Just looking at the side profile you can see where the Silex has taken its inspiration from. The mountain bike style long, drawn out and heavily sloped top tube in relation to its size is completely alien to the road scene, throw in that short stem (90cm) to keep the reach sensible but the steering quick and it's not really like anything else on the market. The 430mm chainstays are generous as well, they bring stability by extending the total wheelbase out to 1044mm on this S/47cm model plus it gives your heels plenty of clearance should you want to fit a rack and bags for full adventure mode.
Up front, though you do get a very tall headtube of 180mm. This according to Merida is because of the number of riders they see with stacks of headset spacers below their stems but it's still not high enough for them to use the drops effectively, not to mention the increase in flex. The Silex allows you to do this especially thanks to their own brand compact drops. For high-speed descents or fast flowing sections, you can get in the drops and lower your centre of gravity and really let the bike get on with the job.
Thanks to the long top tube I could still get a low, flat back position and felt totally in tune with the bike as the surface moved around beneath the tyres. Slight changes in body position would see the Silex react instantly and whether on the hard pack gravel or flying through the dry trails in the local woods I felt completely in control and no matter how technical things became the Merida's ability never felt challenged.
The steering is responsive but even with that the short stem the relaxed 71° head angle, compared to others in it’s class, means that it never becomes twitchy. It allows a smooth flow through the bends of a twisty gravel track or flicking the Silex between roots and potholes as you bomb down through a forest trail. Without suspension obviously you need to choose your route through the trees a little more carefully, processing all of the incoming terrain detail and adjusting your line consistently and it's here that the Silex 9000 really comes alive. It was like I'd been transported back to my teenage years when I was doing the same on rigid steel MTB's, that same grin on my face as your elbows and knees fire up and down like demented shock absorbers. The Silex carries a lot less heft than those old bikes though, at just 7.98kg in this build means that the Merida is so flickable and bunny hops with absolute ease. This has a big impact on climbing too making the bike easy to keep moving at pace over undulating terrain plus acceleration is impressive as well.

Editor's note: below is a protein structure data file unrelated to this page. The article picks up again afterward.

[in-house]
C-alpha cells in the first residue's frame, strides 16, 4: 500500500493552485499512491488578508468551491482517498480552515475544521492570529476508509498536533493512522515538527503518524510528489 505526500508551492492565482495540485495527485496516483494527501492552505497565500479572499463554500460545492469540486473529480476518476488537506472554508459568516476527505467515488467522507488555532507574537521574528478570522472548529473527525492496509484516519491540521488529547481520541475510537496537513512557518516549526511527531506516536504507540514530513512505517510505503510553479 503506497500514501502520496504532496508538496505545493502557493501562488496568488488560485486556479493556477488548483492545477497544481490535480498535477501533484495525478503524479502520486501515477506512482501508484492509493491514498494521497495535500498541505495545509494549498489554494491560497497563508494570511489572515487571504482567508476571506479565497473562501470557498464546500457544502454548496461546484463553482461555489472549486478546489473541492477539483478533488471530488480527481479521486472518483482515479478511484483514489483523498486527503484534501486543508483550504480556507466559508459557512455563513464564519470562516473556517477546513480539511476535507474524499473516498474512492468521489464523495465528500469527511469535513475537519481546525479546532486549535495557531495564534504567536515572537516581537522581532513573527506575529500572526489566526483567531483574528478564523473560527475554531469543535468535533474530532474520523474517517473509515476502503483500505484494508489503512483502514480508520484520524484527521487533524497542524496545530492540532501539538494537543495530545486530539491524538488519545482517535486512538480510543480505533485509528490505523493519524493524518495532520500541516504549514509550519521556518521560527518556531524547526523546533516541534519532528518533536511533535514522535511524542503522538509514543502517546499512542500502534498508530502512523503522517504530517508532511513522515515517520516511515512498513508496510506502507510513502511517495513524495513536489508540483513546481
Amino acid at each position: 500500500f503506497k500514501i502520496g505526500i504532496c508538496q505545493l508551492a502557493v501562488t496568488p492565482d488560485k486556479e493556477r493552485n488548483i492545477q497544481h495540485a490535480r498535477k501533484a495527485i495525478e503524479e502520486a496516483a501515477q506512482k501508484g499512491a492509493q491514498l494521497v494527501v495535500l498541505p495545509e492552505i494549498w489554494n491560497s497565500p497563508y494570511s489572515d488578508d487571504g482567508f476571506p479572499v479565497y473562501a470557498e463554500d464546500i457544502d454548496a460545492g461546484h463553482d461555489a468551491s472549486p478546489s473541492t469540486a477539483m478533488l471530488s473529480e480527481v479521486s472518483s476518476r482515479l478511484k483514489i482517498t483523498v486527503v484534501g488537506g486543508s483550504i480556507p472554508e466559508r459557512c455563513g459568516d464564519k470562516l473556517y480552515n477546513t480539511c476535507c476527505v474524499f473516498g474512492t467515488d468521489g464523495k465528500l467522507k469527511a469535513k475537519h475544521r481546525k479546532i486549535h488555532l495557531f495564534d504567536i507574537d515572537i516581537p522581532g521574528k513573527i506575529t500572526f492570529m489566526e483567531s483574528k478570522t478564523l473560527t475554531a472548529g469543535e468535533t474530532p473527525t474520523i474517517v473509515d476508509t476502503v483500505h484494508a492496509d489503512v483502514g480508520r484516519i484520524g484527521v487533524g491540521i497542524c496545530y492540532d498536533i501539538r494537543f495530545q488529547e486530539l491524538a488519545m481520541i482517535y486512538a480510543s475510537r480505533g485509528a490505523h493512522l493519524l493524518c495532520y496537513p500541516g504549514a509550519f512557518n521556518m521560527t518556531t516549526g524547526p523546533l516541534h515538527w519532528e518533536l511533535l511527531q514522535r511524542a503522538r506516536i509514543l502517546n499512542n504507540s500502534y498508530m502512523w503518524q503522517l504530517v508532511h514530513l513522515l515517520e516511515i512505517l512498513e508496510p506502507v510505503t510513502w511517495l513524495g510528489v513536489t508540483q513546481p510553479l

Merida have specced Maxxis Gravel 35mm tyres on the Silex 9000 and they aren't too bad, a decent compromise for both on and off-road if you are going to be mixing things up a bit on each ride. With no tread pattern to speak of on the central section you need to pick your conditions carefully, if it's wet and even slightly muddy you're going to seriously struggle for traction but as the name suggests they are great on hard pack and all kinds of gravel. The shoulder tread gives you a little bite when cornering hard but that does come as a sacrifice on the road. The Silex is so quick you tend to forget you aren't on a road bike and a fair few times I went barrelling into tight bend on a descent and making it round by the skin of my teeth.
The front end is quite relaxed for a road machine so on the tarmac the steering isn't quite as sharp as it feels off-road. It's only when you're really motoring though that it becomes an issue. As I said though the tyres don't help, they have quite a hard compound which lacks grip and cancels out a lot of the feedback from the road and high speed handling can be a little vague. I'd find myself constantly tweaking the bars correcting my line all the way through the bend. If you are going out for a road ride specifically it'd definitely be worth changing the tyres for some slicks, once that's done I had no issues whatsoever and the Silex is a very competent and confidence inspiring bike no matter what you are doing on it.
Comfort is another place where the Silex 9000 scores highly. That sloped top tube leaves a lot of seatpost exposed which creates plenty of flex sometimes to the point where I'd glance round to check I didn't have a rear puncture. I rode the tyres at road pressures (50psi) on the gravel just to see what I could get away with in terms of comfort and apart from a bit of road buzz through the hands the ride was still very pleasant indeed. I could imagine this bike being an awesome choice for something like the epic 200km Dirty Reiver event. Merida has designed this bike to work with a 30.9mm diameter post so that you can replace the standard item with a dropper post if you so desire.
The final say
The GT Grade has long been my firm favourite in the adventure genre and doesn't look to change anytime soon even if the frame and fork could do with a bit of a revamp due to its post mount brake fitment and quick release rear wheel attachment. For 2018 the Carbon Pro model uses a very similar build to the Silex 9000 but is around £600 cheaper, the Merida does have a lighter frame and handling more suited to the gravel tracks. There are plenty of other models in the Silex range if this one is a little too high on the price front. The Apex equipped carbon fibre Silex 6000 is available for £2,250 or there are the alloy framed models, 600, 200 and 300 which heavier but much cheaper at £1,700, £1,250 and £1,000.
Overall the Silex is the perfect bike if you are going to spend a lot of time off the beaten track thanks to that excellent handling and fast, responsive ride. The fact that it doesn't really sacrifice its tarmac manners makes it a true all-rounder.
Great review, and I'm glad you like it since I've ordered one of the Alu versions.
However you still give the impression, despite the glowing review of the Silex, that the GT Grade is still your favourite 'gravel' bike, but don't really explain why that is compared to the Silex, other than the fact the Grade is cheaper. Can you elaborate?